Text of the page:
There’s a massive crush leaving the ship – the city has laid on several shuttle buses to take the assembled masses into the city centre. Even cooler, the shuttles are actually the big yellow school buses so ubiquitous on US TV. Obviously, this entails much moaning from entitled cruisers – which is weird, because the buses are free.

We’re dropped off near the city aquarium and immediately head off looking for some dark tourist sights. Our wander takes us along some of the ‘world famous’ Freedom Trail, and we do encounter a few sites that were pivotal in the American Revolution. Obviously, we’re not taught about this episode in British schools, so the significance is somewhat wasted on us.

We managed to grab a few geocaches on the walk, eventually arriving at Copp’s Hill Burying Ground. There’s some impressively old gravestones to check out and the visit is enlivened by a re-enactment troupe doing their schtick.

Dark tourist tendencies sated, we head back in town in the hope of finding somewhere selling a Boston Cream Pie. We fail. Instead we stop for a beer in the sunshine at The Landing overlooking Central Wharf. Being in Boston, it has to be one of the Samuel Adams variants for me.

Definitely not Yorkshire

Today we’re in Halifax, Nova Scotia, which is nice. claiming to be ‘The World’s Friendliest Cruise Port’, we’re even greeted by a bagpiper down on the dock.

In the cruise terminal, a local guide directs us towards a bus that will take us out to a true dark tourism site – the Fairlawn Cemetery. This is the final resting place for the majority of victims recovered from Titanic. The range of ages and occupations is extremely interesting – as is the fact that some of the people still have not been identified.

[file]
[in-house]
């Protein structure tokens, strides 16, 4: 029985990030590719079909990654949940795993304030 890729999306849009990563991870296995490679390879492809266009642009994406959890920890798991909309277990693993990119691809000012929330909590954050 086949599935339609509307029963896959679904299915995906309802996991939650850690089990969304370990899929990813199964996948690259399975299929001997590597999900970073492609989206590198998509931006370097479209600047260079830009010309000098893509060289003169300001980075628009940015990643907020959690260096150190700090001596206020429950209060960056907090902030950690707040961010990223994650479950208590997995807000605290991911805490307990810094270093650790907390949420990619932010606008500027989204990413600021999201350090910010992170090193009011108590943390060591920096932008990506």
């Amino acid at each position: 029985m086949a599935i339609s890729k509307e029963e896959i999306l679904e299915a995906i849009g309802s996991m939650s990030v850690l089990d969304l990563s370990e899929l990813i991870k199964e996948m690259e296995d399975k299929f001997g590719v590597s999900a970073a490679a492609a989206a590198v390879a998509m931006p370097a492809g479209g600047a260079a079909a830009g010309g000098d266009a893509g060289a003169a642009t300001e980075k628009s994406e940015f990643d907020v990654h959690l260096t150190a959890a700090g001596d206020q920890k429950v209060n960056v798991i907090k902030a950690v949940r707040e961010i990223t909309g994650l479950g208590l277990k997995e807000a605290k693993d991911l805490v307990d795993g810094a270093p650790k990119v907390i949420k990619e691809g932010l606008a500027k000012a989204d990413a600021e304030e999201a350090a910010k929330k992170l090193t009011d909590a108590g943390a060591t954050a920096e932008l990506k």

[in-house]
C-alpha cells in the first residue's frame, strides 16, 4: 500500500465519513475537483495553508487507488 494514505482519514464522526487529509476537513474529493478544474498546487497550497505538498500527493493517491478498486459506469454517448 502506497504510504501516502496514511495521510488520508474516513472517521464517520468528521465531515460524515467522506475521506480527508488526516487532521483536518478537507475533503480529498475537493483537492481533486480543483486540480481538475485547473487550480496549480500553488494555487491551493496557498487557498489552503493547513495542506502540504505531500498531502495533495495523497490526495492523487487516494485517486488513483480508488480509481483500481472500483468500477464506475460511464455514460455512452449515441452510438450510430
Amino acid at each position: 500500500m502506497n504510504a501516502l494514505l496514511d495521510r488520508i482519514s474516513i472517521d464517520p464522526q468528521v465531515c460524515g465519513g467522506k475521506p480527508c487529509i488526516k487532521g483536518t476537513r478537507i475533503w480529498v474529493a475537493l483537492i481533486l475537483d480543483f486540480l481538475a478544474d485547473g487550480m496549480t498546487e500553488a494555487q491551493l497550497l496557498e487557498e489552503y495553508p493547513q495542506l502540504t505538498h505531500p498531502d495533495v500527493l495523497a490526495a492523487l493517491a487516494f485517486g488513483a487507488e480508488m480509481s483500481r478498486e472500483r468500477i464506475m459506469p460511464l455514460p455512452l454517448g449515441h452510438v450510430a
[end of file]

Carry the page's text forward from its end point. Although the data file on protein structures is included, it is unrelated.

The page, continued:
Afterwards we take a walk to a local shopping mall. On the way we pass a much less well-known dark tourism site, the West End Cemetery. This unassuming black-fenced lot is the final resting place of 125 victims of the Halifax Explosion – an event that levelled most of the city in 1917. I doubt that any of the cruise excursions go past this relatively anonymous corner of the city.

Another bus back from the mall and we stop at the Garrison Brewery on the dock. This is a great excuse to try out one of their beer flights – and sample five beers at once. It certainly makes up for not trying any local brews yesterday.

Grey Town

Today we’re in Le Havre, what appears to be a relatively industrial enclave on the Normandy coast. The ship docks within seeing distance of the city centre – but it’s at least a mile to walk into the town.

The city is overwhelmingly grey, undoubtedly a result of post-war reconstruction that heavily favoured concrete. This is not a pretty town – if you want something more visibly attractive, Honfleur is supposed to be nicer and it’s not too far away by bus.

Top tip: The Normandy coast saw some of the most vicious fighting towards the end of WW2. Dark tourists may want to check out the D Day landing beaches which are located to the south of the city.

On the way into town we grab a few geocaches, including a fun one in a puzzle box under a bridge. Sadly there’s not much by way of sights in the town – and we have arrived near lunchtime as all the stores shut for an hour or two. The place feels deserted.